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## Algebra (all content)

### Course: Algebra (all content)>Unit 9

Lesson 11: Systems of quadratic equations

# Quadratic system with no solutions

Sal solves a system of two quadratic equations algebraically and finds the system has no solutions. He then graphs the equations to show that this is true. Created by Sal Khan and Monterey Institute for Technology and Education.

## Want to join the conversation?

• Is there a video on how to put an equation in the vertex form? It's appears like easy manipulation however, is there something that could help me better understand how Sal played those equations so eloquently?
• 18 / 0.12= 150. How do you get that?
• an easy way to think about it is that you want to clear away the decimal. so by moving the decimal from .12 two places to the right (or multiply by 100). and because you moved it to the right for .12 you also want to do that to the 18 to make it 1800. 1800/12=150.
• Would the two parabolas intersect when using an imaginary axis?
• The imaginary axis is a completely different dimension than the Cartesian Plane. It is used to visualize an imaginary point, so technically you can't graph a parabola on an imaginary axis. The two parabolas from the video won't intersect on the real axis, which means they won't intersect at all.
I hope that helped! 🙂
• @ Isn't it incorrect to say there is no solution at all? Is there not a solution that just involves i?
• Yeah, but he wants to find all the real solutions. There are solutions that involve i, but they are not real solutions.
• can someone please explain how 2(x-4)^2+3 turns into 2(x^2-8x+16)+3?
• (x-4)^2 =(x-4)(x-4)
You need to foil or multiply both together.
(x-4)(x-4)
Whenever you see two numbers in parenthesis being added or subtracted, you need to multiply the terms together:
Ex:
(x+3)^2=(x+3)(x+3)
(4x-2)^2=(4x-2)(4x-2)

Foiling
(x-4)(x-4)
Multiply 1st terms (x*x)
x^2
Multiply 1st term to last term
(x)(-4)
-4x
Multiply middle terms
(-4)(x)
Multiply last terms
(-4)(-4)=16
x^2-4x-4x+16
x^2-8x+16
You can also just distribute the terms
(x-4)(x-4)
Distribute either one. I will distribute the x-4 to the other x-4

x(x-4) - 4(x-4)
x^2-4x - 4x+16
Combine like terms
x^2-4x-4x+16
x^2-8x+16
• so should i have studied quadratic equations before i got to this? it looks like that's a later topic in the algebra play list. and where do i find the vertex form/formula?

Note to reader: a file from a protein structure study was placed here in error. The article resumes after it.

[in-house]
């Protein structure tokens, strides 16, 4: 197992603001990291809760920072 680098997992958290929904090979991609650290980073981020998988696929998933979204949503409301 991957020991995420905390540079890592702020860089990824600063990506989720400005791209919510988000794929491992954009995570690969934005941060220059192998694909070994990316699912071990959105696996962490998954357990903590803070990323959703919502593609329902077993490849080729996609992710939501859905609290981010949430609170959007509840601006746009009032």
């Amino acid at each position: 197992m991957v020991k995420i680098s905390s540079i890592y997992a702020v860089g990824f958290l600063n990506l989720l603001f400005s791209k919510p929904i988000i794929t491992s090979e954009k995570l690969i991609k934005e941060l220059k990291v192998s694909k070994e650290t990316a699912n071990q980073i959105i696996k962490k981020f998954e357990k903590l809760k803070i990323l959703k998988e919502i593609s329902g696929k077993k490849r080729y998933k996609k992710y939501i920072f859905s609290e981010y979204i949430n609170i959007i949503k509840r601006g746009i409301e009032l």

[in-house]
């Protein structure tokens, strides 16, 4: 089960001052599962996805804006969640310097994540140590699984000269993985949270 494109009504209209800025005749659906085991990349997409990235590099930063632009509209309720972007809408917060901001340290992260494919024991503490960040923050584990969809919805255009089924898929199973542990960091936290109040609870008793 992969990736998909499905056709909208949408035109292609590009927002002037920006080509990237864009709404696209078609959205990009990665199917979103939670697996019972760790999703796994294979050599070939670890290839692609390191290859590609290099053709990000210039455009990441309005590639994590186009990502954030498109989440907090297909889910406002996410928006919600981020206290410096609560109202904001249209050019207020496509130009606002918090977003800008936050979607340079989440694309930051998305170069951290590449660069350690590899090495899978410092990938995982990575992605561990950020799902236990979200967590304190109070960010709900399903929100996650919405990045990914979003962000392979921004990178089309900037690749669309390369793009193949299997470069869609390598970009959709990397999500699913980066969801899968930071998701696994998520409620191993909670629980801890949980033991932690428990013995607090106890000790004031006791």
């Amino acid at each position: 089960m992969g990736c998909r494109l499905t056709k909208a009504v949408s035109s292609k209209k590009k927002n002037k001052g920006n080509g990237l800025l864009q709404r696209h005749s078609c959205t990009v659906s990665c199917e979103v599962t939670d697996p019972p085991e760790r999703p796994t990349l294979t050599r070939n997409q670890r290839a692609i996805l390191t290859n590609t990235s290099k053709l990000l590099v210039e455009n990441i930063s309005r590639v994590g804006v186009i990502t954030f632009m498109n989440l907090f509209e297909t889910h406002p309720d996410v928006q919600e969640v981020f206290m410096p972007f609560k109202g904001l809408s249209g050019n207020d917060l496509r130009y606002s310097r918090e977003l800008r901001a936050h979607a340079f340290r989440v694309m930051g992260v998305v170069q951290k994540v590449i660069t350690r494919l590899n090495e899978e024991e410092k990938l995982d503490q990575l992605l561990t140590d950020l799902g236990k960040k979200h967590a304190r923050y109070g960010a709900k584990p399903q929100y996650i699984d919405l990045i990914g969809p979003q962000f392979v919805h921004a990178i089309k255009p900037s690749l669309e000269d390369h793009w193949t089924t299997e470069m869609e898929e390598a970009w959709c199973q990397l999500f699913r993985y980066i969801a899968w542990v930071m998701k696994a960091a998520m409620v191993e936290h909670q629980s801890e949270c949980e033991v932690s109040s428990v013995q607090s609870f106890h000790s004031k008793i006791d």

for instance at sal says "this is in vertex form" referring to y = 2 (x-4)^2 + 3 "where x = 4 and y = 3"... and then he plots that point. i don't knw what that means or where i can look for it in the playlist.

at i think this might be completing the square?
• Yes, you need to know quadratics before doing these videos -- they seem to have been put too early on this list. It is possible to do some simple non-linear equations before mastering quadratics, but I would not recommend it. Try going to the Functions videos and then coming back to these videos once you're completely done with quadratics.
• What if in one or both of the equations y and x are squared?
• You'd have to simplify until the equation is either linear or quadratic.
Think of it like this
ax^2+bx+c = a ( Substitute ^2 ) ^2 + b ( Substitute ^2 ) + c

If an equation is just y^2 = ax^2+bx+c
convert it to y = sqrt(a) * x + sqrt (b) sqrt ( x ) + sqrt(c) and then insert this into the other equation and solve.
How can you manipulated?
• You get one solution when the discriminant b²-4ac=0. The graph of the parabola would have the vertex on the x-axis, so that it only touches at one point.
• Hello, I have a question about Quadratic system with a wrong solution.
Equation 1: ax^2 = y
Equation 2: bx = y
for any real number a & b.
It will yield:
ax^2 = bx
ax^2 - bx = 0
x(ax-b) = 0
Hence, x = 0 & y = 0 Or x = b/a & y = b^2/a
Although we can simply find x = 0 & y = 0 is the true answer (by plotting a graph), what is the reason/meaning behind of the equation ax-b = 0 (why does it cause)? Is this mathematic fault in the quadratic system unevitable? Sorry for bothering and many thanks.
• What leads you to believe that x = b/a & y = b^2/a is not a solution? It is a valid solution. If you substitute it back into both equations, the ordered pair works in both equations.
• At , why did he add the "plus 1 and minus 1" there? Won't it be cancelled out and therefore he would be adding nothing to the equation? Is there something I'm missing or not?